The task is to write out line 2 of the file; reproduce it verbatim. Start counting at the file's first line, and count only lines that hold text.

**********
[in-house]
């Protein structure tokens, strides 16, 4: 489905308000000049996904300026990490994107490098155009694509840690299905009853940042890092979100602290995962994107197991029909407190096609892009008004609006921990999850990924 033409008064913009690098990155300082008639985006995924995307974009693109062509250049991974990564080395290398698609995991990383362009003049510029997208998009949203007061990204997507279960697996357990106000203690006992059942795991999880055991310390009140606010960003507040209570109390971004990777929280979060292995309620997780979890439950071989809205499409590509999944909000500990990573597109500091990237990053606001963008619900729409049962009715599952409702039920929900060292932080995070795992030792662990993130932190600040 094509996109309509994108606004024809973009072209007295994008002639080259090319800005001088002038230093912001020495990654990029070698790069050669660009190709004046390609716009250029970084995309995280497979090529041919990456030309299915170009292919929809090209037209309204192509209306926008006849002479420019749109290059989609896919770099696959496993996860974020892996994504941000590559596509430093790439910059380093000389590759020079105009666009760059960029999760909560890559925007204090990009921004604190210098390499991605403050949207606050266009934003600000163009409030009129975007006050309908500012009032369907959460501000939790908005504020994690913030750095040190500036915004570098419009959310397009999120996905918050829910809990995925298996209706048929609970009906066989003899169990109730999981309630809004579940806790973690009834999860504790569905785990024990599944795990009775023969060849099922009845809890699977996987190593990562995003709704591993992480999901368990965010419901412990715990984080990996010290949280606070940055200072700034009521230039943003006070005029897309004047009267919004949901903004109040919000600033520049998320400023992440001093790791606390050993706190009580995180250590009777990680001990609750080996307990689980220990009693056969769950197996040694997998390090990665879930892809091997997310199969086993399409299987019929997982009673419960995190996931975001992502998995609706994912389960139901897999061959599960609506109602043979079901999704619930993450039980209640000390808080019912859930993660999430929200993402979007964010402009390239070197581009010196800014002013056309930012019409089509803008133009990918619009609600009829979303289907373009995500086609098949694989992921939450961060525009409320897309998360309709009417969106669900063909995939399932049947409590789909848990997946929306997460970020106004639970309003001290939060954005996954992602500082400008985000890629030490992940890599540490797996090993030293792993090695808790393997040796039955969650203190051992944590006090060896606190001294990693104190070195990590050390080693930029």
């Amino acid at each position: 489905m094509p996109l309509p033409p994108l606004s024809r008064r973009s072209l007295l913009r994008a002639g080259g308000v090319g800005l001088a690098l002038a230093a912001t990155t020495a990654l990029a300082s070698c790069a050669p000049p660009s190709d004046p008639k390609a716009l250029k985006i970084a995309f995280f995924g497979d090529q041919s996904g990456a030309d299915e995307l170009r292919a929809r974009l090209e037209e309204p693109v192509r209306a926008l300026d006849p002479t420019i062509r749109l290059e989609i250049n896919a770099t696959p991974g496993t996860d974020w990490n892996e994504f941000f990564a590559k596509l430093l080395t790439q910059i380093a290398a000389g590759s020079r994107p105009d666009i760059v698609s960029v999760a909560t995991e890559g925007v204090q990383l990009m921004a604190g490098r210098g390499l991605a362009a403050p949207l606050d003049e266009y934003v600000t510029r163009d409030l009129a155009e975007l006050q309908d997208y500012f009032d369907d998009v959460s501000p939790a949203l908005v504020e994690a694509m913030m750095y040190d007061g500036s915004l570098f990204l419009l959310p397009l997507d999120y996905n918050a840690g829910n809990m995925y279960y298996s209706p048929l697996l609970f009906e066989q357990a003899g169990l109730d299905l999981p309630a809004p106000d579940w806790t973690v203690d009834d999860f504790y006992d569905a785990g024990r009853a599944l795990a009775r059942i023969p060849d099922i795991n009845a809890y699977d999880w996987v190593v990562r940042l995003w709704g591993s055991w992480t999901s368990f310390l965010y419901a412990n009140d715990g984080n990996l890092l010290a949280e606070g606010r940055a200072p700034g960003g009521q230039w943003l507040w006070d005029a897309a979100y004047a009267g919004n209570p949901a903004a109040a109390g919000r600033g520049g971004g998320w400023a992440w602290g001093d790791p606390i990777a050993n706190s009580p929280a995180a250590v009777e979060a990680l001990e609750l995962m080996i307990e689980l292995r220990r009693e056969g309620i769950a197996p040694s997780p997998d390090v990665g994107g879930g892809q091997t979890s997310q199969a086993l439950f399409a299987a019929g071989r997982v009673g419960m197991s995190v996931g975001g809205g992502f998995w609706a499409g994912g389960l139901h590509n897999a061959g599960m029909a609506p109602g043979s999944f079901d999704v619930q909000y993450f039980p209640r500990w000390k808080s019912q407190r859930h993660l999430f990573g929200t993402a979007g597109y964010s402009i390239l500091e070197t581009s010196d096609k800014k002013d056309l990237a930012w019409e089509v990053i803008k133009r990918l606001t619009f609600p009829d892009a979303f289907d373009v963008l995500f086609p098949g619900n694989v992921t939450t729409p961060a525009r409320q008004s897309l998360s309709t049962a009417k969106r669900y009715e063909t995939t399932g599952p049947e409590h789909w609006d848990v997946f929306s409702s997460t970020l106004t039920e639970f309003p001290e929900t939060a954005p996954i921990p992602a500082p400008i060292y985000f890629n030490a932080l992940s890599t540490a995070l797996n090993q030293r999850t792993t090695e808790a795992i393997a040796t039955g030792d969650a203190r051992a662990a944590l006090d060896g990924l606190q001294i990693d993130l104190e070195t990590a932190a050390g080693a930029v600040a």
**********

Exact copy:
């Protein structure tokens, strides 16, 4: 489905308000000049996904300026990490994107490098155009694509840690299905009853940042890092979100602290995962994107197991029909407190096609892009008004609006921990999850990924 033409008064913009690098990155300082008639985006995924995307974009693109062509250049991974990564080395290398698609995991990383362009003049510029997208998009949203007061990204997507279960697996357990106000203690006992059942795991999880055991310390009140606010960003507040209570109390971004990777929280979060292995309620997780979890439950071989809205499409590509999944909000500990990573597109500091990237990053606001963008619900729409049962009715599952409702039920929900060292932080995070795992030792662990993130932190600040 094509996109309509994108606004024809973009072209007295994008002639080259090319800005001088002038230093912001020495990654990029070698790069050669660009190709004046390609716009250029970084995309995280497979090529041919990456030309299915170009292919929809090209037209309204192509209306926008006849002479420019749109290059989609896919770099696959496993996860974020892996994504941000590559596509430093790439910059380093000389590759020079105009666009760059960029999760909560890559925007204090990009921004604190210098390499991605403050949207606050266009934003600000163009409030009129975007006050309908500012009032369907959460501000939790908005504020994690913030750095040190500036915004570098419009959310397009999120996905918050829910809990995925298996209706048929609970009906066989003899169990109730999981309630809004579940806790973690009834999860504790569905785990024990599944795990009775023969060849099922009845809890699977996987190593990562995003709704591993992480999901368990965010419901412990715990984080990996010290949280606070940055200072700034009521230039943003006070005029897309004047009267919004949901903004109040919000600033520049998320400023992440001093790791606390050993706190009580995180250590009777990680001990609750080996307990689980220990009693056969769950197996040694997998390090990665879930892809091997997310199969086993399409299987019929997982009673419960995190996931975001992502998995609706994912389960139901897999061959599960609506109602043979079901999704619930993450039980209640000390808080019912859930993660999430929200993402979007964010402009390239070197581009010196800014002013056309930012019409089509803008133009990918619009609600009829979303289907373009995500086609098949694989992921939450961060525009409320897309998360309709009417969106669900063909995939399932049947409590789909848990997946929306997460970020106004639970309003001290939060954005996954992602500082400008985000890629030490992940890599540490797996090993030293792993090695808790393997040796039955969650203190051992944590006090060896606190001294990693104190070195990590050390080693930029």